There are rooms in City Hall stacked top to bottom with vendor bids and contracts, dusty boxes of files rising from the floor to the ceiling. In a few years, many of those rooms will be empty — the data will live in the cloud.
If all goes as planned with the city’s new procurement strategy, doing business with the City of Philadelphia will soon be all digital.
The modernization plan, which began rolling out in several pilot tests this week, has four major components:
- Proposals for big jobs like construction will be submitted online
- Suppliers for some items will be able to engage in a “reverse auction” online bidding war
- Business opportunities will be searchable on a single hub website
- Contracts will be executed without ever printing a copy — much less the three paper copies (minimum) required today
“The private sector uses this kind of tech already. We need to catch up,” said Rebecca Rhynhart, Philadelphia’s first Chief Administrative Officer.
“This effort gets to the bottom of an issue we heard about anecdotally — that the city is difficult to do business with.”
Rhynhart, budget director under the previous administration, has been thinking about how to modernize municipal business transactions for years. It was during Mayor Jim Kenney’s campaign that she began touting the benefits of modernization — efficiency, cost savings, ease of use. Making it happen is one of the main reasons Kenney created the Office of the CAO.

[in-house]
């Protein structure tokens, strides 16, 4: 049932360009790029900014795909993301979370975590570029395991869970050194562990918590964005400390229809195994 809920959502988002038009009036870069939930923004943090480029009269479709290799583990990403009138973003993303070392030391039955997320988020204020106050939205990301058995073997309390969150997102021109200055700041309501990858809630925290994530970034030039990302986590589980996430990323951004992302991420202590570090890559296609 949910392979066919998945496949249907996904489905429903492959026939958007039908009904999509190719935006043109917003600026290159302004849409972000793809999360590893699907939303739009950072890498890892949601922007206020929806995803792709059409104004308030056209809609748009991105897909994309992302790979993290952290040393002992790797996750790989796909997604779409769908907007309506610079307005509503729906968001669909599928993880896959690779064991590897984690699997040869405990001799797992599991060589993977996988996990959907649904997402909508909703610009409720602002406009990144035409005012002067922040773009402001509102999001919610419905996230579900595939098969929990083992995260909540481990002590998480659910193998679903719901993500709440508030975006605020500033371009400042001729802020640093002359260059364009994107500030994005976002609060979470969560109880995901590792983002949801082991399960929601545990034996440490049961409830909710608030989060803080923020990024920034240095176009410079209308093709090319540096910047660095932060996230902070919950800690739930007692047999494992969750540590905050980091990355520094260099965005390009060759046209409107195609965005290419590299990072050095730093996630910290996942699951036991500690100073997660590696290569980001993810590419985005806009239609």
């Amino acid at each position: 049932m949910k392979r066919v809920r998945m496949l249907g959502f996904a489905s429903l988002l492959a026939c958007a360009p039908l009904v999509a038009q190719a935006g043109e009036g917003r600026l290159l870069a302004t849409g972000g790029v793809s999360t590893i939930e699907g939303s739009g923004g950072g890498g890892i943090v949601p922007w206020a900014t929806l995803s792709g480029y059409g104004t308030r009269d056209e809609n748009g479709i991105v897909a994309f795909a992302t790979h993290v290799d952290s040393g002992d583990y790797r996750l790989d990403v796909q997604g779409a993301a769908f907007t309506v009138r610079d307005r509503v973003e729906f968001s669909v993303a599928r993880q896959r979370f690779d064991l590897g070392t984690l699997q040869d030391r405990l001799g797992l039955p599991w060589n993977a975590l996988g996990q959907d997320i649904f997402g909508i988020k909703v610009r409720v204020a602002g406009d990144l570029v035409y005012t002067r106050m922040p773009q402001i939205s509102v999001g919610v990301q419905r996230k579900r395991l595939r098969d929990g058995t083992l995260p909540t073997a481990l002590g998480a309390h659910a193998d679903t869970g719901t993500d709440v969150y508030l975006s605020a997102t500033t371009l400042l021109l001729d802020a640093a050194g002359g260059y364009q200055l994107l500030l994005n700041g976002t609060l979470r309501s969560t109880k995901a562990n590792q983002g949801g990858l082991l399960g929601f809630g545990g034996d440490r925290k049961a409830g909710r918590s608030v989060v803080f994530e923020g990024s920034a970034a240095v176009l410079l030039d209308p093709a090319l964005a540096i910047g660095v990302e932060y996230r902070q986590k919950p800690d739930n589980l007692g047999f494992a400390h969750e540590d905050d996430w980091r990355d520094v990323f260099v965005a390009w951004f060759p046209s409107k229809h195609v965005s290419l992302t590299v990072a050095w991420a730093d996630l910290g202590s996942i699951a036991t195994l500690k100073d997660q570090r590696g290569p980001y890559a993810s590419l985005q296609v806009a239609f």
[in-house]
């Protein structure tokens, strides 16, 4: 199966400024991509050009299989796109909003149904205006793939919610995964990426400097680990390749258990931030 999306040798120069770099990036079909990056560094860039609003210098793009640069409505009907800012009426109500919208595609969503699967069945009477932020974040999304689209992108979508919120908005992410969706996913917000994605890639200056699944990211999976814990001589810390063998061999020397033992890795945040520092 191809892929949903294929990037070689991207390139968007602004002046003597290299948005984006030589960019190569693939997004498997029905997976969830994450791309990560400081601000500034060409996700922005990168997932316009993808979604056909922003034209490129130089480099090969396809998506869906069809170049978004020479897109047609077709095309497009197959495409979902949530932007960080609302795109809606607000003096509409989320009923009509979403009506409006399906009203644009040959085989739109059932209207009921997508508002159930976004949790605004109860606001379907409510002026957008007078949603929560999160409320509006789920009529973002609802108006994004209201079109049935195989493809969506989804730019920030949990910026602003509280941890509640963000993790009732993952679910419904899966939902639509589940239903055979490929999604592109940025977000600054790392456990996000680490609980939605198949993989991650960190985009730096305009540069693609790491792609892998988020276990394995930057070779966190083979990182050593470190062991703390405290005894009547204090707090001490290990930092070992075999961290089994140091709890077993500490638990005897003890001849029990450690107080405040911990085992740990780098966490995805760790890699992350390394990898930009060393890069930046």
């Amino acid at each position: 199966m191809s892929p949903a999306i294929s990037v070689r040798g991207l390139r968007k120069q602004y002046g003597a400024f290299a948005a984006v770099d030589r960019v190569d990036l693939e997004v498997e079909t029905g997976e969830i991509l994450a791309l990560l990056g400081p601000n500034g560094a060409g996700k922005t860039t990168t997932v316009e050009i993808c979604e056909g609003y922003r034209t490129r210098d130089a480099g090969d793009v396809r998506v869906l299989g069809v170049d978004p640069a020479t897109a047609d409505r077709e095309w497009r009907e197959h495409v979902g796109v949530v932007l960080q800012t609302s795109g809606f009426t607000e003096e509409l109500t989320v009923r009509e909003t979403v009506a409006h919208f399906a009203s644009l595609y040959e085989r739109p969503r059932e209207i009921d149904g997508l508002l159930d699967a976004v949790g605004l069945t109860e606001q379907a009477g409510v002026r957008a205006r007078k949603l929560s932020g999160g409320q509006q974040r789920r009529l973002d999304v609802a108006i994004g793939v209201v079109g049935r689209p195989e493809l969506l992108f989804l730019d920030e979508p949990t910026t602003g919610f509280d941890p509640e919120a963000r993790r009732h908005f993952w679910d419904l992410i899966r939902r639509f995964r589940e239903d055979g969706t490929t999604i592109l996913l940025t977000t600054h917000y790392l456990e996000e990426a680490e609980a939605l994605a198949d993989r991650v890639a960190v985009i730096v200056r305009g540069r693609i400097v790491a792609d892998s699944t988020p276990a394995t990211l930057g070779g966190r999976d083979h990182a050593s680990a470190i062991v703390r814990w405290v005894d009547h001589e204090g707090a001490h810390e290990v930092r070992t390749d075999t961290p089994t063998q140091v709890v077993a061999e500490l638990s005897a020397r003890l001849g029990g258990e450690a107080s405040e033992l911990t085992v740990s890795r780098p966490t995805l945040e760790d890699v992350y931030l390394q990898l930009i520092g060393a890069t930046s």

And so the end result ought to be making transactions easier. It’s also supposed to save taxpayers money, in several ways.
More bids = better prices
Talking about this week’s launch of PHLContracts, the new digital portal for accepting bids, Procurement Commissioner Trevor Day was almost giddy. He hefted a Staples cardboard filing box onto the table, stuffed to the brim with papers.
“This,” he said, “is the bid submitted by one vendor. For one procurement contract.”
Lying on top of the paperwork was a CD that contained everything in the box. The metaphor was clear. The pile of dead tree matter was obviously redundant, a relic of the past. But before now, it’s what was required.
By eliminating the need to print out the giant stack and manually deliver it, the city hopes to encourage more vendors to bid on each project.
During the most recent fiscal year (FY 2016), the average number of bidders on City of Philadelphia supply and equipment contracts worth $1 million or less was 2.5. Which means that for many projects, the city had two or three choices. In Atlanta, for comparison, the average number of bidders for those kinds of contracts was between 8 and 10, Rhynhart said.
Why’s that matter? The more options available to choose from, the greater the chance of getting a good deal — and also the greater the chance of awarding a contract to a women- or minority-owned business.